The youth closed the distance between them. With his entire strength, he swung two-handedly, crashing down upon the cloaked man with a wild overhead strike. It was a blow intended to kill—a blow intended to hew the hooded man's head in half. With lightning fast reflexes, he parried with his dagger, rolling the blow to the side while dodging to his left. As the youth's momentum drove his blade into the ground, there was an ear-splitting clang as he struck upon a rock hidden in the underbrush. The sword jumped out of his hands, nearly bouncing back to strike him in the face. Before he even had a chance to realize he was disarmed, the cloaked man had slipped a foot behind him and suddenly the sky was not where it was supposed to be and the ground was rushing up to greet him. His hands flew up, trying to grasp upon the thin air. As the earth impacted from behind, it drove the wind from his lungs, and the cloaked man was already upon him, pressing a knee into his chest, pinning him to the ground. The youth felt the cold edge of a blade at his throat, but he hardly noticed as his world collapsed into the sole focus of trying to recover the breath that had been battered from his lungs.

    “No!” the older man yelled. “Please stop! Have mercy! He's my son. Here,” he plead, throwing his sword to ground, “you win. I yield. I yield. He's my son...my stupid, thoughtless, ass of a son. Please, sir, don't kill him!”

    They stared at one another intently, the older man's hands outstretched and shaking, the stranger with his knee upon the lad's chest and a blade to his throat. The youth gasped and wheezed. Each heartbeat seemed an eternity. The cloaked man's hood had fallen back during the tumult of the melee. He was young, possibly even as young as the lad he had pinned beneath him. He had auburn hair, pulled back and bound in a simple wayfarer's style. His eyes were emerald green—green like the leaves in late-spring and almond-shaped; he was clearly from a realm foreign and distant. Despite their bright, youthful color, there was a firmness to his jaw that spoke of seasons beyond his years. He had noble features, handsome if somewhat alien, but it wasn't his eyes or his face that caused the man's mouth to gape...his ears, at the top, they tapered to points!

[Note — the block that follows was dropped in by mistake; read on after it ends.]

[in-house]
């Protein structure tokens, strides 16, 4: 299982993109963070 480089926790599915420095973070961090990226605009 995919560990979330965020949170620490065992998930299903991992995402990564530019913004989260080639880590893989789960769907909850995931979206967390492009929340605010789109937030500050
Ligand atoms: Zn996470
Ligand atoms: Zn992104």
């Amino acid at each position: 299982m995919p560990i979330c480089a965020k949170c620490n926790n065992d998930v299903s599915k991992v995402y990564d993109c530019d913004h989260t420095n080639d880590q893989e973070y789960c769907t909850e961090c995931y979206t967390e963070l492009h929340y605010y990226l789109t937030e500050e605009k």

“Your an elf!” the man exclaimed, his eyes boggling.

    “I am a man who's custom it is to hobble brigands and highwaymen so that they may never again prey upon simple travelers.”

    The grey-bearded man stood stiff, his mouth wordlessly opening and closing like an unlatched shutter. He nervously brought his hands to his midsection and laid them upon his sweaty belly. “But...we're no thieves, sir. I swear. We're just simple travelers. The roads...ever since those accursed comets appeared, the roads been empty 'cept for evil men and wretched beasts. My boy caught sight of you trailing us. We just wanted to ask you some questions, make sure you weren't planning on robbing us in the night.”

    He squinted his strange, almond-shaped eyes in suspicion. “Your son has a rather violent manner of question-asking. If he weren't such a clumsy oaf, I'd be dead. What good would your questions do then?”

    “Sir,” the bearded man explained earnestly, speaking in a soft, confessional tone, “my son is thick-headed and believes the things he hears in bard's tales. He wants to be a hero, you see. It's all his mother can do to keep him alive.”

    The strange man held his gaze, gradually exhaling the adrenaline of battle. He glared down at the lad beneath him. “If I let you go, will you behave more politely?” The youth nodded and tried to speak, but only managed to release choked, wheezing noises. He raised his knee off the lad's chest. The boy sat up and leaned forward, doing his best to regain the use of his lungs. The stranger sheathed his dagger and smoothed his clothes with a guarded deliberateness that made it plain he still did not fully trust the two men before him. He leaned down and retrieved his bow, slinging it over-shoulder in a traveling fashion.

    “What are your names?”

    “I'm Olner, and this is Jorl,” the grey-bearded man said, indicating his son. Then, his eyes flickering with undisguised wonder as he stared at the stranger's pointy ears, he asked, “And your name, sir?”

    “I am called Eliym.” Feeling Olner's gaze fixated upon him, he added, “Eliym...Half-Elven.” Olner broke into a dumbfounded smile, barely believing his own eyes. A half-elf? Who knew such a thing existed? “And,” Eliym added wryly, “your son is much stronger than he looks.”